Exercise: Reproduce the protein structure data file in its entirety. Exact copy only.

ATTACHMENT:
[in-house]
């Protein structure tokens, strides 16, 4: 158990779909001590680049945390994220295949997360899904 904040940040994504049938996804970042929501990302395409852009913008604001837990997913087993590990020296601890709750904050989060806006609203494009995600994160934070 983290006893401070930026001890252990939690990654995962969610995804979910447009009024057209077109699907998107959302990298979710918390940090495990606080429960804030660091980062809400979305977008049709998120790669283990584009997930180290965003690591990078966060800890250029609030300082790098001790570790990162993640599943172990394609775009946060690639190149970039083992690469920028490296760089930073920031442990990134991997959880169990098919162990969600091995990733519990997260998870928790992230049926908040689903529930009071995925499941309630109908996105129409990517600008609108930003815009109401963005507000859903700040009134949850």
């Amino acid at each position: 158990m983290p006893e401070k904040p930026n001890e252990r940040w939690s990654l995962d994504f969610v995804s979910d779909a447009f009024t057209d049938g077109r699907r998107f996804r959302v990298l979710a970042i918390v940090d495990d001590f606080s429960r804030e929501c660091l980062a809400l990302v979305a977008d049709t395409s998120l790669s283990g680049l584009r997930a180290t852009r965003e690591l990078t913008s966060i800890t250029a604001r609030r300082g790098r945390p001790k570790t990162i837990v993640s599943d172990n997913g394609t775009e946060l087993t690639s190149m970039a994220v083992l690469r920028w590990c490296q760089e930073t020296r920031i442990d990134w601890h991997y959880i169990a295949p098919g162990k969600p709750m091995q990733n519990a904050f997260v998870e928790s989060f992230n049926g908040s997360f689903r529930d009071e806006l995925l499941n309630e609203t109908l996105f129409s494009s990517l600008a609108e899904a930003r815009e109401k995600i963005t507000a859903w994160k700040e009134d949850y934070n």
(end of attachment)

[in-house]
């Protein structure tokens, strides 16, 4: 158990779909001590680049945390994220295949997360899904 904040940040994504049938996804970042929501990302395409852009913008604001837990997913087993590990020296601890709750904050989060806006609203494009995600994160934070 983290006893401070930026001890252990939690990654995962969610995804979910447009009024057209077109699907998107959302990298979710918390940090495990606080429960804030660091980062809400979305977008049709998120790669283990584009997930180290965003690591990078966060800890250029609030300082790098001790570790990162993640599943172990394609775009946060690639190149970039083992690469920028490296760089930073920031442990990134991997959880169990098919162990969600091995990733519990997260998870928790992230049926908040689903529930009071995925499941309630109908996105129409990517600008609108930003815009109401963005507000859903700040009134949850």
């Amino acid at each position: 158990m983290p006893e401070k904040p930026n001890e252990r940040w939690s990654l995962d994504f969610v995804s979910d779909a447009f009024t057209d049938g077109r699907r998107f996804r959302v990298l979710a970042i918390v940090d495990d001590f606080s429960r804030e929501c660091l980062a809400l990302v979305a977008d049709t395409s998120l790669s283990g680049l584009r997930a180290t852009r965003e690591l990078t913008s966060i800890t250029a604001r609030r300082g790098r945390p001790k570790t990162i837990v993640s599943d172990n997913g394609t775009e946060l087993t690639s190149m970039a994220v083992l690469r920028w590990c490296q760089e930073t020296r920031i442990d990134w601890h991997y959880i169990a295949p098919g162990k969600p709750m091995q990733n519990a904050f997260v998870e928790s989060f992230n049926g908040s997360f689903r529930d009071e806006l995925l499941n309630e609203t109908l996105f129409s494009s990517l600008a609108e899904a930003r815009e109401k995600i963005t507000a859903w994160k700040e009134d949850y934070n």